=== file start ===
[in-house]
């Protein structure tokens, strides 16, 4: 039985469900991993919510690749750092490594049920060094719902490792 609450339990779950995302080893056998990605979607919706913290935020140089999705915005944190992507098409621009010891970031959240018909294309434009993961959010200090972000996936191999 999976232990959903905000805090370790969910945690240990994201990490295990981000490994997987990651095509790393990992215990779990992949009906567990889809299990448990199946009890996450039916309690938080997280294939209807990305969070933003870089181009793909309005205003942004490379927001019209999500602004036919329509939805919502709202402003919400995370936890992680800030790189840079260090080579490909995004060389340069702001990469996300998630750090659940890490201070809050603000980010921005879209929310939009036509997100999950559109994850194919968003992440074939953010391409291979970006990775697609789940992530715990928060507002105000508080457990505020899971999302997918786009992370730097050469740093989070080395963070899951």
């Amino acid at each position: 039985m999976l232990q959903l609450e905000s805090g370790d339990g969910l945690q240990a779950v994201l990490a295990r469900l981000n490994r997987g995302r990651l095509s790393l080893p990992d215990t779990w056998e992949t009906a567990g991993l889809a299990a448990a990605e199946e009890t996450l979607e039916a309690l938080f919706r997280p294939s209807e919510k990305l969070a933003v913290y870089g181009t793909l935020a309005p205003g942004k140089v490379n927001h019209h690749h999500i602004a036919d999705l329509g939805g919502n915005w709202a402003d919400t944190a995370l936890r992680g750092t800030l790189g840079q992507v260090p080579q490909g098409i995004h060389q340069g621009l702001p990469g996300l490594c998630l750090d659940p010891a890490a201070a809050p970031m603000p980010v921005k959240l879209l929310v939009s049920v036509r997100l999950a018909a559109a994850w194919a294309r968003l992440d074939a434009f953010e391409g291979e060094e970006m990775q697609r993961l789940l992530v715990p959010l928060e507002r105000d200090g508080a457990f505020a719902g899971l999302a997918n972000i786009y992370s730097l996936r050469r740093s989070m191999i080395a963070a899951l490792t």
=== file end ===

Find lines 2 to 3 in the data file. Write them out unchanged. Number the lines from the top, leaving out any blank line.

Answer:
């Protein structure tokens, strides 16, 4: 039985469900991993919510690749750092490594049920060094719902490792 609450339990779950995302080893056998990605979607919706913290935020140089999705915005944190992507098409621009010891970031959240018909294309434009993961959010200090972000996936191999 999976232990959903905000805090370790969910945690240990994201990490295990981000490994997987990651095509790393990992215990779990992949009906567990889809299990448990199946009890996450039916309690938080997280294939209807990305969070933003870089181009793909309005205003942004490379927001019209999500602004036919329509939805919502709202402003919400995370936890992680800030790189840079260090080579490909995004060389340069702001990469996300998630750090659940890490201070809050603000980010921005879209929310939009036509997100999950559109994850194919968003992440074939953010391409291979970006990775697609789940992530715990928060507002105000508080457990505020899971999302997918786009992370730097050469740093989070080395963070899951």
């Amino acid at each position: 039985m999976l232990q959903l609450e905000s805090g370790d339990g969910l945690q240990a779950v994201l990490a295990r469900l981000n490994r997987g995302r990651l095509s790393l080893p990992d215990t779990w056998e992949t009906a567990g991993l889809a299990a448990a990605e199946e009890t996450l979607e039916a309690l938080f919706r997280p294939s209807e919510k990305l969070a933003v913290y870089g181009t793909l935020a309005p205003g942004k140089v490379n927001h019209h690749h999500i602004a036919d999705l329509g939805g919502n915005w709202a402003d919400t944190a995370l936890r992680g750092t800030l790189g840079q992507v260090p080579q490909g098409i995004h060389q340069g621009l702001p990469g996300l490594c998630l750090d659940p010891a890490a201070a809050p970031m603000p980010v921005k959240l879209l929310v939009s049920v036509r997100l999950a018909a559109a994850w194919a294309r968003l992440d074939a434009f953010e391409g291979e060094e970006m990775q697609r993961l789940l992530v715990p959010l928060e507002r105000d200090g508080a457990f505020a719902g899971l999302a997918n972000i786009y992370s730097l996936r050469r740093s989070m191999i080395a963070a899951l490792t």